In the post I linked yesterday, Julian made a side point about animal rights that I think bears examining: we tend to base our notion of which animals have rights based on whether they are a) cute or b) tasty:
I will note of existing animal cruelty laws that most contain specific exemptions for agriculture and various other industries, in ways that seem hard to justify. At any rate, I'm having trouble coming up with some coherent view on which "Tender meat is tasty" counts as a justification for the appalling way we treat veal calves but "I like watching violent bloodsports" is no excuse for how Michael Vick treated dogs. If abuse with no better rationale than mild enjoyment is "gratuitous," then factory farming is gratuitously cruel. (Lest it sound like I'm on a high horse here, I should note that, by my own lights, I really ought to either be a vegan or at least consume only dairy of known, humane provenance.) Our inconsistency here suggests that animal cruelty laws are less a function of high principle than of the fact that we like both burgers and cute doggies.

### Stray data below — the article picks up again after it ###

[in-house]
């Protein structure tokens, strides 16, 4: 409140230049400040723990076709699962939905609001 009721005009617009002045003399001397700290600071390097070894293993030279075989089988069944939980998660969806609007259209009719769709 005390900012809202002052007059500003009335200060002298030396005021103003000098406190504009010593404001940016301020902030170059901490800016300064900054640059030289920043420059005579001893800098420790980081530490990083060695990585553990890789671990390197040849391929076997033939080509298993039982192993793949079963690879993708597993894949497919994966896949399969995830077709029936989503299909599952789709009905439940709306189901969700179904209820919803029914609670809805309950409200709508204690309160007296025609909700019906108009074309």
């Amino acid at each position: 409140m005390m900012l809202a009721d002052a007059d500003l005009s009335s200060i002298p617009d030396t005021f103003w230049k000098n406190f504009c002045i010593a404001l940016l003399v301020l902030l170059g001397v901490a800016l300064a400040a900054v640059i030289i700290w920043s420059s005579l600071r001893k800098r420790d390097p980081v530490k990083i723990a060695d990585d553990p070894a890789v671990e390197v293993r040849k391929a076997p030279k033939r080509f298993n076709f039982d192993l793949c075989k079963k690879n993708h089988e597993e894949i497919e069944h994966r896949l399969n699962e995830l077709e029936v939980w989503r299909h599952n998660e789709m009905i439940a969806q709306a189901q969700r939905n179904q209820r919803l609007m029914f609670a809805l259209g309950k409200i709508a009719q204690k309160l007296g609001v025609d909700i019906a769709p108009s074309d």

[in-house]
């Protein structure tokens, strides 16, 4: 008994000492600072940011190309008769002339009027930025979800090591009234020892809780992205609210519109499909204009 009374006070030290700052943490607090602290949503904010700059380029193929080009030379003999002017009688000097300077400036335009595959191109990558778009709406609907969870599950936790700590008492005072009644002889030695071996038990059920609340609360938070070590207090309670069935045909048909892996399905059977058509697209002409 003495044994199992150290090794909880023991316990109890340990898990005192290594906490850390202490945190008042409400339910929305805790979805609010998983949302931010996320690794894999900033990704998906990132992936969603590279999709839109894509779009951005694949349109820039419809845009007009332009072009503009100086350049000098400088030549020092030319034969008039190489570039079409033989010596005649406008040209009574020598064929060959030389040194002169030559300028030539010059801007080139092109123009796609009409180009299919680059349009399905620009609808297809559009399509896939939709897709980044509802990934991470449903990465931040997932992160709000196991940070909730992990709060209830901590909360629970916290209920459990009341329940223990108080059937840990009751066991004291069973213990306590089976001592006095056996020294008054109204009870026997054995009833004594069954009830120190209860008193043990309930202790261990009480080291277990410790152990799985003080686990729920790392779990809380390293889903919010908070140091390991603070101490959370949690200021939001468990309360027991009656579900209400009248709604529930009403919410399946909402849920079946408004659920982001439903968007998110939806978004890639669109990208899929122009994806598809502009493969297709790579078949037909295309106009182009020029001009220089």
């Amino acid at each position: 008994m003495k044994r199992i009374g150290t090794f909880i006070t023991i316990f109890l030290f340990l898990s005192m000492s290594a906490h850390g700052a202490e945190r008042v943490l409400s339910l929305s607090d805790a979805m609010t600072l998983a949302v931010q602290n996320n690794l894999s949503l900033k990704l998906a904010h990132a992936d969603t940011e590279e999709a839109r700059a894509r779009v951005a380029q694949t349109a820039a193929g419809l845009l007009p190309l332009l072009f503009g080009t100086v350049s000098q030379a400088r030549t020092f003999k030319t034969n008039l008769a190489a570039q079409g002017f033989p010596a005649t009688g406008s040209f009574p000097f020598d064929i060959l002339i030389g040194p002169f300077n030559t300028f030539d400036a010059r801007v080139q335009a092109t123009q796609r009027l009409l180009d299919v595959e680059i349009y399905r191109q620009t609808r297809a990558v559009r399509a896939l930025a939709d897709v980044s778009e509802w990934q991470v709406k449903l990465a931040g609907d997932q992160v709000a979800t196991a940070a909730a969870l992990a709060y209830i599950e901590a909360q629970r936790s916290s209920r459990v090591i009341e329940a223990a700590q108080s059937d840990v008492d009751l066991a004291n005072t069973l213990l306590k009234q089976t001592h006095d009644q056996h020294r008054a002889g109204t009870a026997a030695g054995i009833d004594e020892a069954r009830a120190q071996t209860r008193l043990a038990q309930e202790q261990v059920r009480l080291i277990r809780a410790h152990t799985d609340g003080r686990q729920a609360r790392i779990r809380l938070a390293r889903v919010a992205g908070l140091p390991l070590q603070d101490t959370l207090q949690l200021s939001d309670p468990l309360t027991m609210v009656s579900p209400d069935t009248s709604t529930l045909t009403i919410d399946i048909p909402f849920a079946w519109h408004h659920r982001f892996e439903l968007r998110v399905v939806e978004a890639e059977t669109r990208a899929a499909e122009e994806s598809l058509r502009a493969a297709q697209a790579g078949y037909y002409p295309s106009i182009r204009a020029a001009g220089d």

That's not really an argument for failing to ban dog-fighting--surely we can perfect some of the laws while we wait for our perfect state. But it is a call to come up with a better justification for our reasoning than "puppies are cute". Personally, I'd find it hard to construct an argument that bans dogfighting but allows veal--which is why I don't eat veal.
But I'm still battling with the question of whether animals should have rights. I'm a utility maximizer for animals: I think that eating certified humane meat is a positive moral good, because it causes the creation of additional happy animals (insofar as animals can be understood to be happy). Likewise having a pet. But while I certainly have a duty to my dog, does he thereby acquire rights? I'm pretty sure I have a very strong moral obligation to ensure that my dog is taken care of, but I'm not sure I'd legally enforce that claim against someone else.